Feb 7, 2017

Drainage of Southeast Greenland Firn Aquifer Water through Crevasses to the Bed

Poinar, Kristin, Joughin, Ian, Lilien, David, Brucker, Ludovic, Kehrl, Laura, Nowicki, Sophie
Frontiers in Earth Science

This paper illuminates the fate of the [water of a firn aquifer in the Helheim Glacier catchment of Southeast Greenland]. Before, we didn't know if the water froze inside the ice sheet or reemerged onto the ice surface. In either of those scenarios, the meltwater would not contribute to sea level rise.

Kristin Poinar, lead author of the study and a postdoctoral fellow at NASA's Goddard Space Flight Center in Greenbelt, Maryland

  • Finds that cracks in the Greenland Ice Sheet let one of its aquifers drain to the ocean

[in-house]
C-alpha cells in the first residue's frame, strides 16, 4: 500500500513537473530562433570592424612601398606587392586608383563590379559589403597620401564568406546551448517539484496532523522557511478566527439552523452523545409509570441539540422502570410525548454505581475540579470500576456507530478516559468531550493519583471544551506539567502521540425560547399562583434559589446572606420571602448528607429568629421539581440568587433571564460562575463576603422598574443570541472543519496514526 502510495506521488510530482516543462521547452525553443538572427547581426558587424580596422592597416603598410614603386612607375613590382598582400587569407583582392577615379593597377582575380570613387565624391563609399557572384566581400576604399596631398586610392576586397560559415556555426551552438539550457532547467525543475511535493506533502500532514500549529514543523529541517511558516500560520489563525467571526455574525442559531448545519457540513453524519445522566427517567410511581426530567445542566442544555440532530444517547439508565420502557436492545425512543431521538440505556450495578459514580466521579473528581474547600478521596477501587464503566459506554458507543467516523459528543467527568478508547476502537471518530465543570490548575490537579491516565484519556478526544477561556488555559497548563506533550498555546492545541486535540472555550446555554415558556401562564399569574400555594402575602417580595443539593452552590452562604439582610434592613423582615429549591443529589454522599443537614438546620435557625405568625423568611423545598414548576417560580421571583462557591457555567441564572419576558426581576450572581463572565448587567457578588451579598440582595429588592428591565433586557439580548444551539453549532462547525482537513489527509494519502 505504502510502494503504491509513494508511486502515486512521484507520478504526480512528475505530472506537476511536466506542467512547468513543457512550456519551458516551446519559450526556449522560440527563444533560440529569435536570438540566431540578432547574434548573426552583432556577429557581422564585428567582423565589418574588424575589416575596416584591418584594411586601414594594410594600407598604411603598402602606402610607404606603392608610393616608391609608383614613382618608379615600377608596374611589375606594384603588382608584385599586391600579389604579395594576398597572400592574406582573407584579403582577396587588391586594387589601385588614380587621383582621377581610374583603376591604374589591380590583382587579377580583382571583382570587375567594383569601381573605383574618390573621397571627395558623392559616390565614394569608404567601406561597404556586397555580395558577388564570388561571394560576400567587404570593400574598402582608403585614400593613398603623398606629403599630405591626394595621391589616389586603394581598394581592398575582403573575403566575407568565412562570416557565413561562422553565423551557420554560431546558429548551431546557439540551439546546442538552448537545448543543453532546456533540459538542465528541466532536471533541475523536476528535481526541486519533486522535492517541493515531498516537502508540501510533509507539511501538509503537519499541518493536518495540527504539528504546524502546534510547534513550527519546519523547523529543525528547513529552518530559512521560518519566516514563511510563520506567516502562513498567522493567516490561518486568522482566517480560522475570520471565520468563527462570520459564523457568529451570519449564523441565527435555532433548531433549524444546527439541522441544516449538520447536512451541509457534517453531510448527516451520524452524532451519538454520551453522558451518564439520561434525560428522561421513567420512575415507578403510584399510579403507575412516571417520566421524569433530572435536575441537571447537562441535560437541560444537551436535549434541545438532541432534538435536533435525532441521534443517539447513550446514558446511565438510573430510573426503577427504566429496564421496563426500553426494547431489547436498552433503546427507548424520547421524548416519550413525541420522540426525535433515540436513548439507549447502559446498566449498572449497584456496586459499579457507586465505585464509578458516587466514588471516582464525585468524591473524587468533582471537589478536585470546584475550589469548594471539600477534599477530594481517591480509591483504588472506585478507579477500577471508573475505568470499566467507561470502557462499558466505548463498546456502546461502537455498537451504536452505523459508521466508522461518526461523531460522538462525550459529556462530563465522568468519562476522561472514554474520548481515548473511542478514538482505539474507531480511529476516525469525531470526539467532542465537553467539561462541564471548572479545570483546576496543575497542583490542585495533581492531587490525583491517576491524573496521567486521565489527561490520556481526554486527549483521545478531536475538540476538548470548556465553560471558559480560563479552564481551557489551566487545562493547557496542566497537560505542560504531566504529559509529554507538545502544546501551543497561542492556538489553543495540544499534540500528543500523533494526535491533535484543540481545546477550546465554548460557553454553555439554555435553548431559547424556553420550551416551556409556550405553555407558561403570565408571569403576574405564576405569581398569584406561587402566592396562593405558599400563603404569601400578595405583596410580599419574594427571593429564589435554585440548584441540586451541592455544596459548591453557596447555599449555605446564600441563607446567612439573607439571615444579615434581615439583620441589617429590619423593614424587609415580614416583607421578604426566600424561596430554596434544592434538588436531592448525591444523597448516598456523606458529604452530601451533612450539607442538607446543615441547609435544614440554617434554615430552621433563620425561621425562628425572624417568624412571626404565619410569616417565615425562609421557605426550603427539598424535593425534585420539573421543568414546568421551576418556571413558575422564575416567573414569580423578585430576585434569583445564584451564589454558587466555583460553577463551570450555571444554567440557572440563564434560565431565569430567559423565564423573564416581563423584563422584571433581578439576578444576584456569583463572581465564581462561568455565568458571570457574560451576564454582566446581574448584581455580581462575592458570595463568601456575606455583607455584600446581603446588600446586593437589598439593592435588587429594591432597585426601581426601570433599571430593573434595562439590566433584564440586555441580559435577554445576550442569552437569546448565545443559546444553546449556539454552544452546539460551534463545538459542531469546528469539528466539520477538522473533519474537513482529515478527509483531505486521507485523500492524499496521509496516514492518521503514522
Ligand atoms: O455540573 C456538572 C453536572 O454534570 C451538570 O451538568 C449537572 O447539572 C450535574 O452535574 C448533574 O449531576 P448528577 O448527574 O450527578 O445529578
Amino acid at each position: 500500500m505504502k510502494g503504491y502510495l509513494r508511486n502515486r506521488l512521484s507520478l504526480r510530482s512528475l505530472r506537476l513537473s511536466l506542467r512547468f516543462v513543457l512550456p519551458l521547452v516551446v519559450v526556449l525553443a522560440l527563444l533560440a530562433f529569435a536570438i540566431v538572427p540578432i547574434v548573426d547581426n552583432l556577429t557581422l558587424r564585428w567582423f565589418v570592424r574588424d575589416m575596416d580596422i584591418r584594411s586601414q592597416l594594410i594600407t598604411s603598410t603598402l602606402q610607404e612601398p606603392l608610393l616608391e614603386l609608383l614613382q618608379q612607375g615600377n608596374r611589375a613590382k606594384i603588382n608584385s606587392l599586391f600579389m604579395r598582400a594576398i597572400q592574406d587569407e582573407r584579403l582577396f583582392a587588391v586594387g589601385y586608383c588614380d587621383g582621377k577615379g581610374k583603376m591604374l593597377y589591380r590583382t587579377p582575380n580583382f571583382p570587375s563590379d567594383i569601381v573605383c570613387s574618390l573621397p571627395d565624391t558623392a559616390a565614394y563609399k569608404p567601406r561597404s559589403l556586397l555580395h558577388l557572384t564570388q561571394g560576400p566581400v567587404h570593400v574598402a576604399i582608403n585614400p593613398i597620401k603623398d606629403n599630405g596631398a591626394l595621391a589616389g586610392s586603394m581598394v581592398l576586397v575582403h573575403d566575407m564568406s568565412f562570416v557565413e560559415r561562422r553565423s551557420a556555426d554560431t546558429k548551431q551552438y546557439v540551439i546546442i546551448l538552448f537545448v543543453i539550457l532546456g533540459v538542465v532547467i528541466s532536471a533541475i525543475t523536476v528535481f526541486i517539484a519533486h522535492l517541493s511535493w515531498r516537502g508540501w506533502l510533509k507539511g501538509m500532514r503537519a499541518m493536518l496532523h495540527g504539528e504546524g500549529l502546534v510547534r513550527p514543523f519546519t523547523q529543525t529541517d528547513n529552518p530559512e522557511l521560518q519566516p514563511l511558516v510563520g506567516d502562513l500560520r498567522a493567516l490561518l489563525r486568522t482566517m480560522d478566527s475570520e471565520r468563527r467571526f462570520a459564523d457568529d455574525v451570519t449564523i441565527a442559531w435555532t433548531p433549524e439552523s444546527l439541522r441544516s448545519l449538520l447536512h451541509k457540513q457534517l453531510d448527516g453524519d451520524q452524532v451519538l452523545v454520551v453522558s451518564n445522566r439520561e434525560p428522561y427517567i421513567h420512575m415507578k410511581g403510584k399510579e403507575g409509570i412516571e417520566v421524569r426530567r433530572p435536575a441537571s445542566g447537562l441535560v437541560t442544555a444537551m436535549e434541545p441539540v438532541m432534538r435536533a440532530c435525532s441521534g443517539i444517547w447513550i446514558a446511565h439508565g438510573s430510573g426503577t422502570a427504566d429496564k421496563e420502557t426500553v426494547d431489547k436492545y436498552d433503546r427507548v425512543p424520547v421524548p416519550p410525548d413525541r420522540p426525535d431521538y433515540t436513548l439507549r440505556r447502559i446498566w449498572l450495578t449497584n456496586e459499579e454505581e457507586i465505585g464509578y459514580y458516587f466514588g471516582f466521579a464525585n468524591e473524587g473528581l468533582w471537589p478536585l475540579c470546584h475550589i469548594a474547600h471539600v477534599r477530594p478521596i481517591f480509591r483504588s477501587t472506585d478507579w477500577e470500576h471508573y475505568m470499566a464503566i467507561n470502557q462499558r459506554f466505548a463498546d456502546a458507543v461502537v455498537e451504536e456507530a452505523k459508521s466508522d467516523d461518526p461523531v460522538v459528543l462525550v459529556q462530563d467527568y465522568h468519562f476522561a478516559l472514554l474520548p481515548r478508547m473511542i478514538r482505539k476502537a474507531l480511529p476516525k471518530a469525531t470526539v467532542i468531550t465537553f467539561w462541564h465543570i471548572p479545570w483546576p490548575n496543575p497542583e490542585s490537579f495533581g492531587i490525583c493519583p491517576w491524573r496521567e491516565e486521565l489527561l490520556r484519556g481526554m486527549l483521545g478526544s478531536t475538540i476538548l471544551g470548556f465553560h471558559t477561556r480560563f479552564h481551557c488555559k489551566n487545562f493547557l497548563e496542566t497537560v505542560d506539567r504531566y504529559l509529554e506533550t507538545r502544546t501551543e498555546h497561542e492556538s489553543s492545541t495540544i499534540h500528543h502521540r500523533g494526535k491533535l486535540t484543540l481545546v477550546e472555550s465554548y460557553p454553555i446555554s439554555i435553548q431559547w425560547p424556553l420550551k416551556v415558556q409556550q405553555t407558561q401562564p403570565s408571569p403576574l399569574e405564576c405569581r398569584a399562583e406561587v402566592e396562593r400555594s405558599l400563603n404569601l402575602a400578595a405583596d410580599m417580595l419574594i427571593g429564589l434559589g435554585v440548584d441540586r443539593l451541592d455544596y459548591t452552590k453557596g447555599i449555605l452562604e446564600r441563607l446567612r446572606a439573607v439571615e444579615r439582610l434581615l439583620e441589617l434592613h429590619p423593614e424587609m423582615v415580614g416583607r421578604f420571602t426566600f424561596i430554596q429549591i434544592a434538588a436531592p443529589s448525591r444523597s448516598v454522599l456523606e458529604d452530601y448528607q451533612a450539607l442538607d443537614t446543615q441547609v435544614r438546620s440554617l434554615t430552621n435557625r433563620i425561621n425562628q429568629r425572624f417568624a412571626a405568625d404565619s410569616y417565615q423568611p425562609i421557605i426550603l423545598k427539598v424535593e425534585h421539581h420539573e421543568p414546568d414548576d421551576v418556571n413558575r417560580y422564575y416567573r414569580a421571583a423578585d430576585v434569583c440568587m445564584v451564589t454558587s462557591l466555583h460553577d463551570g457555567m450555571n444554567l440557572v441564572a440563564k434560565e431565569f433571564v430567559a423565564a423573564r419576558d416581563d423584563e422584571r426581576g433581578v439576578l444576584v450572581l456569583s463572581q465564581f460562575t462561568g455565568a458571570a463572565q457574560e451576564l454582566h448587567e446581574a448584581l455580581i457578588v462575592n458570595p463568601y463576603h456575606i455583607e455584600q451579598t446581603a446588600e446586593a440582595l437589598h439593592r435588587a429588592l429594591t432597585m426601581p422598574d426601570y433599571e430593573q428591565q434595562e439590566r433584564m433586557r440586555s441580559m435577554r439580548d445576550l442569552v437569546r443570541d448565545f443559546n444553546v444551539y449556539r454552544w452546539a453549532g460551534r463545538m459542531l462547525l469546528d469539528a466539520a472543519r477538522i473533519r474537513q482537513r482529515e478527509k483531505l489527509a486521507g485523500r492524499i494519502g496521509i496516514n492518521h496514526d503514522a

• Uses a thermo-visco-elastic model for crevasse propagation to calculate the depths and volumes of these water-filled crevasses
  • Shows how that surface meltwater can drive crevasses to the top surface of the firn aquifer (~20 m depth), whereupon it receives water at rates corresponding to the water flux through the aquifer
  • Finds that crevasses receiving firn-aquifer water hydrofracture through to the bed, ~1000 m below, in 10–40 days
  • Finds that englacial refreezing of firn-aquifer water raises the average local ice temperature by ~4°C over a ten-year period, which enhances deformational ice motion by ~50 m year−1, compared to the observed surface velocity of ~200 m year−1
  • Finds that were the firn aquifer not present to concentrate surface meltwater into crevasses, no surface melt would reach the bed; instead, it would refreeze annually in crevasses at depths <500 m